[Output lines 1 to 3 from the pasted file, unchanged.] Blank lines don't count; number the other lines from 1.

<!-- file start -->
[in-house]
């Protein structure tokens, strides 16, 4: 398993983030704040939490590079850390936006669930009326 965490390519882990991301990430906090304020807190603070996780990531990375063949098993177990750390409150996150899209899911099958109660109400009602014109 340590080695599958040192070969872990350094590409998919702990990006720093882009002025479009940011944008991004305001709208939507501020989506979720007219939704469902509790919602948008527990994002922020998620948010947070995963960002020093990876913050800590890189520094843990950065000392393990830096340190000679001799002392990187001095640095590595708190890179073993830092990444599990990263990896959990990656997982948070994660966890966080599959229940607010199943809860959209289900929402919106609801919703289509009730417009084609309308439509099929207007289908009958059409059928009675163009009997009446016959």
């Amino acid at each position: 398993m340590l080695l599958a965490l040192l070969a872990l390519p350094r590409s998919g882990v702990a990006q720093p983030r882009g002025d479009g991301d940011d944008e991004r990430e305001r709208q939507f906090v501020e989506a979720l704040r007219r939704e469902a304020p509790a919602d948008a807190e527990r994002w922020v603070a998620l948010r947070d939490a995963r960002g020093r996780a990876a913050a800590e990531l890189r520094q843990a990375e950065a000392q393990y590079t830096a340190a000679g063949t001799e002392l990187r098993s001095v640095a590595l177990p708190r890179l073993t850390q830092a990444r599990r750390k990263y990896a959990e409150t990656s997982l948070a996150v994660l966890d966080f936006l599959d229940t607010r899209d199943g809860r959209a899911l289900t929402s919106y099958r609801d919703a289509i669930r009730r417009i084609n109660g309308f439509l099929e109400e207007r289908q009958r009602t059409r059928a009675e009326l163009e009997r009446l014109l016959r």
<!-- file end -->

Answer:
[in-house]
């Protein structure tokens, strides 16, 4: 398993983030704040939490590079850390936006669930009326 965490390519882990991301990430906090304020807190603070996780990531990375063949098993177990750390409150996150899209899911099958109660109400009602014109 340590080695599958040192070969872990350094590409998919702990990006720093882009002025479009940011944008991004305001709208939507501020989506979720007219939704469902509790919602948008527990994002922020998620948010947070995963960002020093990876913050800590890189520094843990950065000392393990830096340190000679001799002392990187001095640095590595708190890179073993830092990444599990990263990896959990990656997982948070994660966890966080599959229940607010199943809860959209289900929402919106609801919703289509009730417009084609309308439509099929207007289908009958059409059928009675163009009997009446016959």
């Amino acid at each position: 398993m340590l080695l599958a965490l040192l070969a872990l390519p350094r590409s998919g882990v702990a990006q720093p983030r882009g002025d479009g991301d940011d944008e991004r990430e305001r709208q939507f906090v501020e989506a979720l704040r007219r939704e469902a304020p509790a919602d948008a807190e527990r994002w922020v603070a998620l948010r947070d939490a995963r960002g020093r996780a990876a913050a800590e990531l890189r520094q843990a990375e950065a000392q393990y590079t830096a340190a000679g063949t001799e002392l990187r098993s001095v640095a590595l177990p708190r890179l073993t850390q830092a990444r599990r750390k990263y990896a959990e409150t990656s997982l948070a996150v994660l966890d966080f936006l599959d229940t607010r899209d199943g809860r959209a899911l289900t929402s919106y099958r609801d919703a289509i669930r009730r417009i084609n109660g309308f439509l099929e109400e207007r289908q009958r009602t059409r059928a009675e009326l163009e009997r009446l014109l016959r």